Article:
Jewish culture is being re-branded and marketed to secular Jews, intermarried couples, and non-Jews, reports Bloomberg Businessweek (March 28). While there has “long been a mainstream taste for Jewish humor and food…the [recent] fervor is something new,” writes Jennifer Miller. Pioneering such marketing of a wide range of Jewish experiences and culture is the lifestyle company Arq, which “serves as a portal for interfaith couples, their friends, and their families to find ‘relevant, inclusive aesthetically elevated’ information and products,” including holiday-planning guides that may include a traditional Shabbat dinner alongside “interviews with Jewish entrepreneurs, as well as chefs who cook up artisanal halvah and horseradish.” There are now secular dinner and dating platforms drawing on Jewish clichés (the opinionated mother) and companies that offer trips to secular professionals to Israel. Most of these companies are less than three years old.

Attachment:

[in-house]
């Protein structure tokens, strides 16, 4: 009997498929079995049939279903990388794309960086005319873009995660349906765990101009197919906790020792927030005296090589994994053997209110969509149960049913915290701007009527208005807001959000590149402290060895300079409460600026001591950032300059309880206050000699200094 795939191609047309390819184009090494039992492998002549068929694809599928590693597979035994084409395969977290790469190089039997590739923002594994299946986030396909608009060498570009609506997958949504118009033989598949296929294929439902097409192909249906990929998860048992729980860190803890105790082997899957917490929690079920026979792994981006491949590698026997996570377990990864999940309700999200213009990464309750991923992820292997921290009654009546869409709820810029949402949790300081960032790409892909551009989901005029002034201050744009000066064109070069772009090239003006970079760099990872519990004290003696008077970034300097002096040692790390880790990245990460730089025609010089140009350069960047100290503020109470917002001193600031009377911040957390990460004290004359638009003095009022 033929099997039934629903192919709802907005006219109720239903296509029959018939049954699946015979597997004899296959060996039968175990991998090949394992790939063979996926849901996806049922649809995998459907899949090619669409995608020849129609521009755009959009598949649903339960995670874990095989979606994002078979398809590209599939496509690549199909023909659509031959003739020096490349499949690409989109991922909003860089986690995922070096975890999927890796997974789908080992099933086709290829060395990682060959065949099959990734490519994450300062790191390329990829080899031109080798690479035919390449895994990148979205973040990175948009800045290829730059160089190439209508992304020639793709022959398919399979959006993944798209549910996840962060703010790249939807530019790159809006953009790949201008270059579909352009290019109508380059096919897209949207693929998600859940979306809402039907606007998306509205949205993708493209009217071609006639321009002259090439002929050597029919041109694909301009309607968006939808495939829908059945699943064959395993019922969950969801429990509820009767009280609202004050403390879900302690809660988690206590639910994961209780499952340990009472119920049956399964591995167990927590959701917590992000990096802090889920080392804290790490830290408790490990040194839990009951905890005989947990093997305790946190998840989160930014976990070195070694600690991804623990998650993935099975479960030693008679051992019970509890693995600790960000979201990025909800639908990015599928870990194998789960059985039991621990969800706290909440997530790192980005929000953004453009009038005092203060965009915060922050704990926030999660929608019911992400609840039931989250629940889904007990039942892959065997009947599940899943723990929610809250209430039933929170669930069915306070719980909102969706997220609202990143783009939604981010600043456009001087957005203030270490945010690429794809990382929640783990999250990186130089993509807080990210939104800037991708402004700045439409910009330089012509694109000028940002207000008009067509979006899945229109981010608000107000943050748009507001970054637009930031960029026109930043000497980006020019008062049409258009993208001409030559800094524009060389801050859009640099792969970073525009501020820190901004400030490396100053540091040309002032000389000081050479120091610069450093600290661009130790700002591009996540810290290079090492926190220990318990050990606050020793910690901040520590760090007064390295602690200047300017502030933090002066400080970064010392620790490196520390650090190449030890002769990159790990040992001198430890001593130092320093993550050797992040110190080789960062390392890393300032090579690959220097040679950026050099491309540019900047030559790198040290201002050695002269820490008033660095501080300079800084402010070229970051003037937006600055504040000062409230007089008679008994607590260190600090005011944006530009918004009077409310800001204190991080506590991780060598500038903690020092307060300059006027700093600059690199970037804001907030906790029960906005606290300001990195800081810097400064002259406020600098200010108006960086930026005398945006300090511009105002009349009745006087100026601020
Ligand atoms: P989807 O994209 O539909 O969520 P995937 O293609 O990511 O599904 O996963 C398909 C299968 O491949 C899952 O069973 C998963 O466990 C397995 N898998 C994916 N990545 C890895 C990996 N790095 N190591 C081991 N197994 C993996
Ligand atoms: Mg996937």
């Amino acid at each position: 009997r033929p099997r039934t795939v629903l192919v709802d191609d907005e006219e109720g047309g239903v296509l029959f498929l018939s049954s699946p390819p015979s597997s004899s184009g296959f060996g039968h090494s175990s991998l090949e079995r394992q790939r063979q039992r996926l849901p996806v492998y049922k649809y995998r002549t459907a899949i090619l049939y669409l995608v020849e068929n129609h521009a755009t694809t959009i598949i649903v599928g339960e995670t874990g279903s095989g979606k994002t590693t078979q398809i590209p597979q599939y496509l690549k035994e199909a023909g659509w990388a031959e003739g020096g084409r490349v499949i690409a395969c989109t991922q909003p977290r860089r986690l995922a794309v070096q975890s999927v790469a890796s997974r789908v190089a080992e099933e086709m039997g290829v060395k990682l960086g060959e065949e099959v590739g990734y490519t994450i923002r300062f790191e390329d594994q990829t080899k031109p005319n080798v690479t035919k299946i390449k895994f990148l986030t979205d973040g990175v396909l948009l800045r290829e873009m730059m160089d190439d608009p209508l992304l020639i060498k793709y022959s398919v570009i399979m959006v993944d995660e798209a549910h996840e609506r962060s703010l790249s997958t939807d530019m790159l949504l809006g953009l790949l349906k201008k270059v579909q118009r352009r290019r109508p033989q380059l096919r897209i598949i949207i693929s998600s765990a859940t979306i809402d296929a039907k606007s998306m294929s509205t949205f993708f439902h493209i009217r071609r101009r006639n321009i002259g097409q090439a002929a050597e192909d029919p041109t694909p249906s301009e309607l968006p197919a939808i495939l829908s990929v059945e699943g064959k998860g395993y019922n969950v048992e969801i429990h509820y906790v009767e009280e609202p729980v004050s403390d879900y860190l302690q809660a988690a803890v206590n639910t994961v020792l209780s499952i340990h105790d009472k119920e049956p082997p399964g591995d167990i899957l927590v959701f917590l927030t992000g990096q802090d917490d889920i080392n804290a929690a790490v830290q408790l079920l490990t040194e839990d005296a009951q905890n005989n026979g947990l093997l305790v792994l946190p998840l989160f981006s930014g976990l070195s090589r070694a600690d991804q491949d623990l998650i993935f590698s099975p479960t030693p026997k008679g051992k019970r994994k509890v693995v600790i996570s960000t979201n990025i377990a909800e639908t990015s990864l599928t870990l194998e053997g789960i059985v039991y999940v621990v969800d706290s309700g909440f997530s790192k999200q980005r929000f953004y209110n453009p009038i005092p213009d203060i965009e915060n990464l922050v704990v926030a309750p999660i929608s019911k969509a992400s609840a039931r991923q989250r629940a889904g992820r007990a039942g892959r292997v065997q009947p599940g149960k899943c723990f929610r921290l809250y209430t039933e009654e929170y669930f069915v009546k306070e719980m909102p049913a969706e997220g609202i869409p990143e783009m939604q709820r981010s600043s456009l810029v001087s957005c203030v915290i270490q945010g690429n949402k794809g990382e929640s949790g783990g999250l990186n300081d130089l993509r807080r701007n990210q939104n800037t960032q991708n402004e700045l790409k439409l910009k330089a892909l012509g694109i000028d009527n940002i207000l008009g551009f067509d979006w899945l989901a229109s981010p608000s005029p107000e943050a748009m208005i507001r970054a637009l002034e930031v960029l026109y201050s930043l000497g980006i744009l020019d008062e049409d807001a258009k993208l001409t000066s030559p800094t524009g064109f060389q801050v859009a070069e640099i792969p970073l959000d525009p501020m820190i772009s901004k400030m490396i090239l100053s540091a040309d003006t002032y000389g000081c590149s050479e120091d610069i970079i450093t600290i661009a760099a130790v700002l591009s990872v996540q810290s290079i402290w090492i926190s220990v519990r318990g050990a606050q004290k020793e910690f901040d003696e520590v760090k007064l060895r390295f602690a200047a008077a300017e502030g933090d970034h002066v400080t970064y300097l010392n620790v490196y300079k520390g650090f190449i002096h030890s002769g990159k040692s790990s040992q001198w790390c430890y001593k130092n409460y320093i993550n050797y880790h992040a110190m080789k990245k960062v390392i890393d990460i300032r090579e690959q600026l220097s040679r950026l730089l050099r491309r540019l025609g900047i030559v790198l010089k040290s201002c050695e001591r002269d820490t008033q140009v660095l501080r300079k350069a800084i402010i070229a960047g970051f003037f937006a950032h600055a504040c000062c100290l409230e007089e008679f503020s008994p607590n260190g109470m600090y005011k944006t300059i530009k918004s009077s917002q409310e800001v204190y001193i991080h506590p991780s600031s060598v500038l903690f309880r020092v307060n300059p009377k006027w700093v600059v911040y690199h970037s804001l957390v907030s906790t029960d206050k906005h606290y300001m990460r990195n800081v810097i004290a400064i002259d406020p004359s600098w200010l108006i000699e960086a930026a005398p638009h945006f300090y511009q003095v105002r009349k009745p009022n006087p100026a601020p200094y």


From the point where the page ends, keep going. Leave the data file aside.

Miller notes that while as a rule Jews don’t proselytize to non-Jews, some in the cultural-marketing world “have decided that enlarging the tent is the best way to keep young Jews inside it.” The social dining app OneTable, which brings people from all religious backgrounds to celebrate inclusive Shabbat meals, finds that 10 to 15 percent of OneTable guests are not Jewish. “But through technology, we’re seeding hundreds of new communities,” says executive director Aliza Kline. Some of these marketers are taking a page from the branding of Buddhist and other eastern religious practices, comparing a non-Jew finding inspiration in the Sabbath to the millions of non-Buddhists who practice yoga or go on meditation retreats to India. “It’s the latest way that ancient traditions are meeting modern life,” says a “Jew-ish” travel company founder.